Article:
Judith Coles - 31 January, 2017
When I first considered the word “philanthropist” I always thought of acclaimed philanthropic moguls such as the Kielburger brothers and their Free the Children (WE Charity) initiative or Bill Gates, the founder of Microsoft and donor of billions of dollars to global health and education. I thought of individuals with tremendous amounts of money and large teams traveling the globe to aid those in need. The idea of considering myself as a philanthropist seemed far out of reach unless I had millions of dollars to donate or the time and resources to create my own charitable campaign. Little did I know that ANYONE can be a philanthropist.
Being a philanthropist is not only about large donations of money or world-wide movements. It begins with small steps and positive changes that you can make within your own community. It stems from the actions you make to help another person or the time you set aside to volunteer at a charitable organization. It is evident that the Kielburger brothers and Bill Gates have made extraordinary advances in improving the lives of people around the world and they also serve as inspiration for anyone looking to make a change in society. But what about the people who have neither the money or the support to build their own charitable campaign?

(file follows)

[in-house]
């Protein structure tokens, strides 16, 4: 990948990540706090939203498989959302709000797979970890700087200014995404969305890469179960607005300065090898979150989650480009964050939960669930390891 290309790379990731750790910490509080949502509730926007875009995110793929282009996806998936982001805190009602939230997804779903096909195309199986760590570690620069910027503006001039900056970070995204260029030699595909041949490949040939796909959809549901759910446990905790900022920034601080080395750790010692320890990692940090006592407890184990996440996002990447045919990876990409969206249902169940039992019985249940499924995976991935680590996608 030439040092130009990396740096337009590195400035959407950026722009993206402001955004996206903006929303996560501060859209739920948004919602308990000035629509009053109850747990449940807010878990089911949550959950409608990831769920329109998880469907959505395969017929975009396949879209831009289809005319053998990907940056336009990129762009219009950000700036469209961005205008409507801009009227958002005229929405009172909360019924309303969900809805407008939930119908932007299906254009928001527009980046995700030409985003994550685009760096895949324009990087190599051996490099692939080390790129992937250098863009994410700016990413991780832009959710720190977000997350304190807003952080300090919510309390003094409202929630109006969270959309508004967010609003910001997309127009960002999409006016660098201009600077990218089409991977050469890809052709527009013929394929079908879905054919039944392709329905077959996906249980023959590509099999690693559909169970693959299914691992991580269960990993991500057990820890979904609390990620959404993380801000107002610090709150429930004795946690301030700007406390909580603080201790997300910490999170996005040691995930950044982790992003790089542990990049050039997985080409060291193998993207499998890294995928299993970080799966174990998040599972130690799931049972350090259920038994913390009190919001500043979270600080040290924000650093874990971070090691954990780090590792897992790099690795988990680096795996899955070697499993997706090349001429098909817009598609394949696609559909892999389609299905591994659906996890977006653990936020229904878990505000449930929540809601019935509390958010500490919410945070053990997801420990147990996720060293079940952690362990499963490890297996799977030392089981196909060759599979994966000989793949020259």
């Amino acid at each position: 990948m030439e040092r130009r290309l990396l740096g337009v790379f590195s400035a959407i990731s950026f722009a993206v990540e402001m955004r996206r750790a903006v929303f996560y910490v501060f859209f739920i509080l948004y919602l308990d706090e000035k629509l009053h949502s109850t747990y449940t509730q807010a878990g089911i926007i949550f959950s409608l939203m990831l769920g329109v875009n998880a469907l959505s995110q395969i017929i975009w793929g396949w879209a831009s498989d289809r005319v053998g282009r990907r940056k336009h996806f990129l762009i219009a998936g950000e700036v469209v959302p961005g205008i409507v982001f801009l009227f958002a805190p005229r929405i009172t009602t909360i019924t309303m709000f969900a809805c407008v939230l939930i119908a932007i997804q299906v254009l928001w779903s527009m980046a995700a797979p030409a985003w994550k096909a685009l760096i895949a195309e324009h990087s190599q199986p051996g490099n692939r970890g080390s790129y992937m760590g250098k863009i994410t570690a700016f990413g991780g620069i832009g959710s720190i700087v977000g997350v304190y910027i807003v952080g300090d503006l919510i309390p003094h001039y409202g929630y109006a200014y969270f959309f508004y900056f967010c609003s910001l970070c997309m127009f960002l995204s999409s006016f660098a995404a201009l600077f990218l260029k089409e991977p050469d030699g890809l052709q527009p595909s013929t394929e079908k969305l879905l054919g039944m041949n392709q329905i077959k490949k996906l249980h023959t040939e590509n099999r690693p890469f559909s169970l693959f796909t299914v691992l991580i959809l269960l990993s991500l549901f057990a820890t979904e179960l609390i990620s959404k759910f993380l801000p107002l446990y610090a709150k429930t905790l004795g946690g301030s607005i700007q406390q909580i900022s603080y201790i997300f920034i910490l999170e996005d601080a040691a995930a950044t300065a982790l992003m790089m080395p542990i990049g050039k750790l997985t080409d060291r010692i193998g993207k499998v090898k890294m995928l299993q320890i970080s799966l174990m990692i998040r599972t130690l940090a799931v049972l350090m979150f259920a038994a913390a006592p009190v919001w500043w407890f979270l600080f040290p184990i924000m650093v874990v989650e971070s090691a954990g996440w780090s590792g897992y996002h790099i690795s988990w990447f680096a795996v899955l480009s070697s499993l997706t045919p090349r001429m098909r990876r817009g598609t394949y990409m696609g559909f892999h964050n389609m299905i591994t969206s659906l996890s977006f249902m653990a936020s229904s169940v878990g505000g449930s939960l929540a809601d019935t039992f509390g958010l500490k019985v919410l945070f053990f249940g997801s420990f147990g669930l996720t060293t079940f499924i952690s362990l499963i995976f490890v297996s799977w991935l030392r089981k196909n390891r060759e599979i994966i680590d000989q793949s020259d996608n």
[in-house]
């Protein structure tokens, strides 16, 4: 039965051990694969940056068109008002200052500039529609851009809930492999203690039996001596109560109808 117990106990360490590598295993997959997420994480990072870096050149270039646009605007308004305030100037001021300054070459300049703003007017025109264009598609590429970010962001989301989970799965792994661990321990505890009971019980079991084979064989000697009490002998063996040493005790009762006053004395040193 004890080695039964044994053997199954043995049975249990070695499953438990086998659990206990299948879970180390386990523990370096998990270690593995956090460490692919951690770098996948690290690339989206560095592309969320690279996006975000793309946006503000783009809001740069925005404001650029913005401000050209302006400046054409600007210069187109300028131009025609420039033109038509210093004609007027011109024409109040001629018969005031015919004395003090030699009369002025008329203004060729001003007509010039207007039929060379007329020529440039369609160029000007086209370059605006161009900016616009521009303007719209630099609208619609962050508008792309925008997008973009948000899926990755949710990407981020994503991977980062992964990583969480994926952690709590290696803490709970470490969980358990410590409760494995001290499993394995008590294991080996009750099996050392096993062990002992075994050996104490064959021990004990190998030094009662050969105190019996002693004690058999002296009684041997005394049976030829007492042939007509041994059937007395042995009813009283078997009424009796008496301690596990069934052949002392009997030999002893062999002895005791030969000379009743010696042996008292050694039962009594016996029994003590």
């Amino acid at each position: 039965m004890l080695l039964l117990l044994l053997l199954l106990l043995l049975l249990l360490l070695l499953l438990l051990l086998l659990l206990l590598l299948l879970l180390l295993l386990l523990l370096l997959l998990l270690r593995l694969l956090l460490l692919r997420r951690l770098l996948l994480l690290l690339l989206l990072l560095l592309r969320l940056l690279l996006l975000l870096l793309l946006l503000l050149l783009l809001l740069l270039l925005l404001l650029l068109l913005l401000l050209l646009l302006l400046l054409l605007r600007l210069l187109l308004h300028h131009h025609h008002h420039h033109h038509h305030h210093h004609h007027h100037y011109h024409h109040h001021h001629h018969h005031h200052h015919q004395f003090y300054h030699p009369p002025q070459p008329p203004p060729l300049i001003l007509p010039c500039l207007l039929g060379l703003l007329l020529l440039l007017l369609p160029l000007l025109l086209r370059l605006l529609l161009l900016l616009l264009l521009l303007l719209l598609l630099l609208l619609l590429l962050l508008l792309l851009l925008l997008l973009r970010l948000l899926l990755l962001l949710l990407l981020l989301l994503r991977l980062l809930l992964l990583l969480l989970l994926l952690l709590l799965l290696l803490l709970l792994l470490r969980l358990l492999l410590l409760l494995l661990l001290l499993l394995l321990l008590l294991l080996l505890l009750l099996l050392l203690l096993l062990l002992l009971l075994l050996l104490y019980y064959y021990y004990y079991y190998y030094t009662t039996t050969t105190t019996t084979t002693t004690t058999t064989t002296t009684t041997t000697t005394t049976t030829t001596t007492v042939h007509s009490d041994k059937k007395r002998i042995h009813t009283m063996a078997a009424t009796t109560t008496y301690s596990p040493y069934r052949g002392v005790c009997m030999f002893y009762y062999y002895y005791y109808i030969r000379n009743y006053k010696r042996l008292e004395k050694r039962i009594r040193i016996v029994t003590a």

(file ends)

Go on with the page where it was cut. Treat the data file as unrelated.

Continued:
With this, I came across an article from the Huffington Post called “Being a Philanthropist Without Money”. The article outlined how having a philanthropic mindset is not solely built on extreme wealth or having a team of followers. It is highly applicable for the university student on a budget but with a passion for positive social change. I think this article is important to share because it proves that philanthropy is not simply about donating money but rather donating the time and energy to make a positive impact in someone’s life.